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Turkish-led airstrikes on PKK in northern Iraq after suicide bomb attack in Ankara

Members of Turkish Police Special Forces secure the area near the Interior Ministry following the bomb attack in Ankara
Members of Turkish Police Special Forces secure the area near the Interior Ministry following the bomb attack in Ankara Copyright ADEM ALTAN/AFP
By Euronews with Agencies
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The attack occurred hours before Parliament was set to reopen after its three-month summer recess with an address by President Recep Tayyip Erdogan.


There was swift retribution from Turkey on Sunday, with 20 airstrikes targeting the Kurdistan Workers' Party, or PKK, after a group linked to it said it was behind a suicide bomb attack in Ankara.

A suicide bomber detonated an explosive device in the heart of the Turkish capital, Ankara, on Sunday morning. A second assailant was killed in a shootout with police, the interior minister said.

The outlawed Kurdistan Workers' Party which is labelled a "terrorist" organisation by the EU and US and Turkey, has accepted responsibility, according to a new website close to the group.  It has carried out an insurgency since 1984 demanding greater linguistic, cultural, and political rights for the Kurdish minority.

Two police officers were slightly injured during the attack near an entrance to the Ministry of Interior Affairs, Minister Ali Yerlikaya said on X, the social media platform formerly known as Twitter. The assailants arrived at the scene inside a light commercial vehicle.

“Our heroic police officers, through their intuition, resisted the terrorists as soon as they got out of the vehicle,” Yerlikaya later told reporters. “One of them blew himself up while the other one was shot in the head before he had a chance to blow himself up.”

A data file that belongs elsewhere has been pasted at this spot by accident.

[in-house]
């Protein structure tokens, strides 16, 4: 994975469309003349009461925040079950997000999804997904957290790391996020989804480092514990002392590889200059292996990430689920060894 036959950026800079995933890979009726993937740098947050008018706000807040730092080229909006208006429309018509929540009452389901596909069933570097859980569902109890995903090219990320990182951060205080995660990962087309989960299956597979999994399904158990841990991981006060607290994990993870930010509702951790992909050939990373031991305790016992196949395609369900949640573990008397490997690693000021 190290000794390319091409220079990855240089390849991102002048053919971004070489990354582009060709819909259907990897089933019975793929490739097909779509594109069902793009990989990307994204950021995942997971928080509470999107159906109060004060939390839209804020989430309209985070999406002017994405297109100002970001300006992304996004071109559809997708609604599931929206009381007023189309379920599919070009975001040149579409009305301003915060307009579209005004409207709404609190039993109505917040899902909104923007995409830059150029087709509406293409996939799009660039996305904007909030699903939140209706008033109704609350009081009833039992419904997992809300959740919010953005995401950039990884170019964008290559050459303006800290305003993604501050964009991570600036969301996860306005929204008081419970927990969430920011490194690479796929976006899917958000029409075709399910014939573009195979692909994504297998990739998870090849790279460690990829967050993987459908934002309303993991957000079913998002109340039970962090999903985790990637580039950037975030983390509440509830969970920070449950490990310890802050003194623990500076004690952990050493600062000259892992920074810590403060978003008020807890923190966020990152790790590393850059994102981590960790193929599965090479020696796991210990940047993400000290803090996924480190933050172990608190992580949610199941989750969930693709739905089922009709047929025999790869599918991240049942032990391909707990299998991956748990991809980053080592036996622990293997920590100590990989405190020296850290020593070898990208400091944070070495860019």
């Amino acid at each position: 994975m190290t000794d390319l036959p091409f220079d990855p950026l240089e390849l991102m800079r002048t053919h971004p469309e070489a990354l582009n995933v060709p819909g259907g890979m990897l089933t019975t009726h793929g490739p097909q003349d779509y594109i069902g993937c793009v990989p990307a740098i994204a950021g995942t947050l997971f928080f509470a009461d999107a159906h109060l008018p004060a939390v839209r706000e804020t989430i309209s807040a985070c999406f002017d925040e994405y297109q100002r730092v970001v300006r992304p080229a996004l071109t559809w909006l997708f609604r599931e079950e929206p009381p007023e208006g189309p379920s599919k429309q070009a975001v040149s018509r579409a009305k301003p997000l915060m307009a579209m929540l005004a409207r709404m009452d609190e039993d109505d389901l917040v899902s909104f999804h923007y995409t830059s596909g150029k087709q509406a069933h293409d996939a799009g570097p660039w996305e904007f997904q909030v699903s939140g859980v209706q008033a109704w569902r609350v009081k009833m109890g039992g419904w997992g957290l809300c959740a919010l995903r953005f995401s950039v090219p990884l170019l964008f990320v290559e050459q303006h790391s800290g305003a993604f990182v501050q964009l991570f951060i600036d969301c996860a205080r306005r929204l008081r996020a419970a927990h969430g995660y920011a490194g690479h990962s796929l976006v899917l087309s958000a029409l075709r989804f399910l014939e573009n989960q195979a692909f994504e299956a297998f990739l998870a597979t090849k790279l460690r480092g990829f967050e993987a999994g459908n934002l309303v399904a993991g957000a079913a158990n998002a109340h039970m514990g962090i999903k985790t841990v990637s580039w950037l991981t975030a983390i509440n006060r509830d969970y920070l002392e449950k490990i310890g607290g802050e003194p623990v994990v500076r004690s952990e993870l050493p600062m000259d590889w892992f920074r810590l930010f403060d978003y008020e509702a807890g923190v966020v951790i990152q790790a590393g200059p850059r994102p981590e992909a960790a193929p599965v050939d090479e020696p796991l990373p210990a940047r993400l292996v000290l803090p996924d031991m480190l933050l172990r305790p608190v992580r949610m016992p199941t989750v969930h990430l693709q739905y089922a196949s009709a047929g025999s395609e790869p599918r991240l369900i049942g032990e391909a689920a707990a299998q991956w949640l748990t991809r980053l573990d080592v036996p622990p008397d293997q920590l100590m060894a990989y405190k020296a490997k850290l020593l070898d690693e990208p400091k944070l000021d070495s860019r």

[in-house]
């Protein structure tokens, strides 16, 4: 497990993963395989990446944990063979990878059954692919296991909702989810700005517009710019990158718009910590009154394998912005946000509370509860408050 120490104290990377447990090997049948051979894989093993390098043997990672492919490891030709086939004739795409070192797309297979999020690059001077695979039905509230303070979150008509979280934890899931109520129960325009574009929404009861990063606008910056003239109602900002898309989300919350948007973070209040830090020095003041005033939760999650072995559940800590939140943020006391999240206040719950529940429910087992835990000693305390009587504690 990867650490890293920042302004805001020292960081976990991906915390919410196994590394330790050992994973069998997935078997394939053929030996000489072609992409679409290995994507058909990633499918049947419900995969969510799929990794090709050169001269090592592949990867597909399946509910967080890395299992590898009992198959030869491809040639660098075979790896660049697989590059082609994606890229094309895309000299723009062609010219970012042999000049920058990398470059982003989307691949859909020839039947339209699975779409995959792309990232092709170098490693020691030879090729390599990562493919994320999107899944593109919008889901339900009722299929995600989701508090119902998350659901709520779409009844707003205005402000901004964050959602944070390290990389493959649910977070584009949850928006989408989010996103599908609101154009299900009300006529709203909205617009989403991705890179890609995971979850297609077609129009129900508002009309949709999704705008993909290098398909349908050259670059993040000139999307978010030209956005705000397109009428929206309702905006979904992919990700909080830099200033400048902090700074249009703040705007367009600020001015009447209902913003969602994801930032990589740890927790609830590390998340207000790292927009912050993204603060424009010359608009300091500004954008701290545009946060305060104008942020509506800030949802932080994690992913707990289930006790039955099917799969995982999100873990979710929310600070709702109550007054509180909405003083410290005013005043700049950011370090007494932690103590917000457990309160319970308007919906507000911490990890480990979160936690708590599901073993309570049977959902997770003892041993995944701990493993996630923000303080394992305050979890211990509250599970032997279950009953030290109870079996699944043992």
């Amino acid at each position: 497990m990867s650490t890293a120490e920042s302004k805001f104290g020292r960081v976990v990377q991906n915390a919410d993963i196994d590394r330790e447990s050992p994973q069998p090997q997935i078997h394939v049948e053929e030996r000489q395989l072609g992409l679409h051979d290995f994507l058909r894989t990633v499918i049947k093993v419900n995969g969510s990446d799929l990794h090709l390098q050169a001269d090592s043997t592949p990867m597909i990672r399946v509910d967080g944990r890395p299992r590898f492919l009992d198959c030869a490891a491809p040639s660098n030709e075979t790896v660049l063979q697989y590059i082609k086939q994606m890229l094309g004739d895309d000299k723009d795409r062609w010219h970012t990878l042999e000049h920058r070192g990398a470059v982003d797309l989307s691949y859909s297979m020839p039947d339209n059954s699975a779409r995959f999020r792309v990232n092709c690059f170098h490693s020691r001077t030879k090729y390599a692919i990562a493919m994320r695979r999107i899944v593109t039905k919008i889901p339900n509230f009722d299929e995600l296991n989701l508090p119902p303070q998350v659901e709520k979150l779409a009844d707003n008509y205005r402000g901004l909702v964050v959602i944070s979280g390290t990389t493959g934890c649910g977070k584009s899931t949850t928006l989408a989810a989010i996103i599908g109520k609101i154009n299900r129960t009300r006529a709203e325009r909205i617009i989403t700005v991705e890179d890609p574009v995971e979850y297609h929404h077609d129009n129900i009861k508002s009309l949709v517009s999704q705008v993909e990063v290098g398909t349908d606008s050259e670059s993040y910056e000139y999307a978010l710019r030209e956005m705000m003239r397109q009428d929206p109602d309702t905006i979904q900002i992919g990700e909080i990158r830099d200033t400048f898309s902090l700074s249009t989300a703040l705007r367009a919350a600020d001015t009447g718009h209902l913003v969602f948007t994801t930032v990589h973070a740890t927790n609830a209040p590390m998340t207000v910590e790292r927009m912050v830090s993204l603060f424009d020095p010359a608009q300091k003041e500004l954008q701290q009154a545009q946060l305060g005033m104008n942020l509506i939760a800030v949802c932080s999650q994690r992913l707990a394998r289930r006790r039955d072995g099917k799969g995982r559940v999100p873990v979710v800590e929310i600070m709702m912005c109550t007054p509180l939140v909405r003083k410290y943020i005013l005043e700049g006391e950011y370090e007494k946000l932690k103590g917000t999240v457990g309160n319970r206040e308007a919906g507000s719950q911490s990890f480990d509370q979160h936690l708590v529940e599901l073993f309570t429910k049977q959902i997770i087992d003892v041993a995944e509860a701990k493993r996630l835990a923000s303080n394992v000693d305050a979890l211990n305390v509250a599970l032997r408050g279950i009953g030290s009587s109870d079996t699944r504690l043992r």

“Our fight against terrorism, their collaborators, the (drug) dealers, gangs and organized crime organizations will continue with determination,” he said.

In a hard-hitting speech at the opening of parliament three hours after the attack, Turkey's President Recep Tayyip Erdogan, made a distinctly unilateral statement with a message for Turkey's neighbours in Europe.

AP Photo
Recep Tayyip Erdogan, Turkey's President, addresses parliament on Sunday, October 1st, 2023AP Photo

He said: "As Turkey, we have no expectations from the European Union, at whose door

we have been kept waiting for 60 years. If they reverse their injustices, especially

the visa imposition, which they use as a veiled sanction against us, they will correct

their own mistakes. If they don't, they completely lose the right to expect anything from


The minister did not say who was behind the attack and there was no immediate claim of responsibility. Kurdish and far-left militant groups as well as the Islamic State group have carried out deadly attacks throughout the country in the past.

Last year, a bomb blast in a bustling pedestrian street in Istanbul left six people dead, including two children. More than 80 others were wounded. Turkey blamed that attack on the PKK, as well as Syrian Kurdish groups affiliated with it.

Security camera footage on Sunday showed a vehicle stopping in front of the ministry, with a man exiting it and rushing toward the entrance of the building before blowing himself up. A second man is seen following him.


Earlier, television footage showed bomb squads working near a vehicle in the area, which is located near the Turkish Grand National Assembly and other government buildings. A rocket launcher could be seen lying near the vehicle.

Turkish authorities later imposed a temporary blackout on images from the scene.

Police cordoned off access to the city centre and increased security measures, warning citizens that they would be conducting controlled explosions of suspicious packages.

The two police officers were being treated in a hospital and were not in serious condition, Yerlikaya said.


Egypt, which has normalised ties with Turkey after a decade of tensions, condemned the attack. A terse statement from the Foreign Ministry offered Egypt’s solidarity with Turkey.

The US Embassy in Ankara and other foreign missions also issued messages condemning the attack.

Erdogan’s speech will be closely watched for indications as to when Turkey’s parliament may ratify Sweden’s membership in NATO.

Stockholm applied for NATO membership alongside Finland following Russia’s invasion of Ukraine last year. While Finland has since joined, Turkey blocked Sweden’s membership in the military alliance, accusing it of being soft on groups that Turkey considers to be security threats. Only Turkey and Hungary have yet to ratify Swedish membership.

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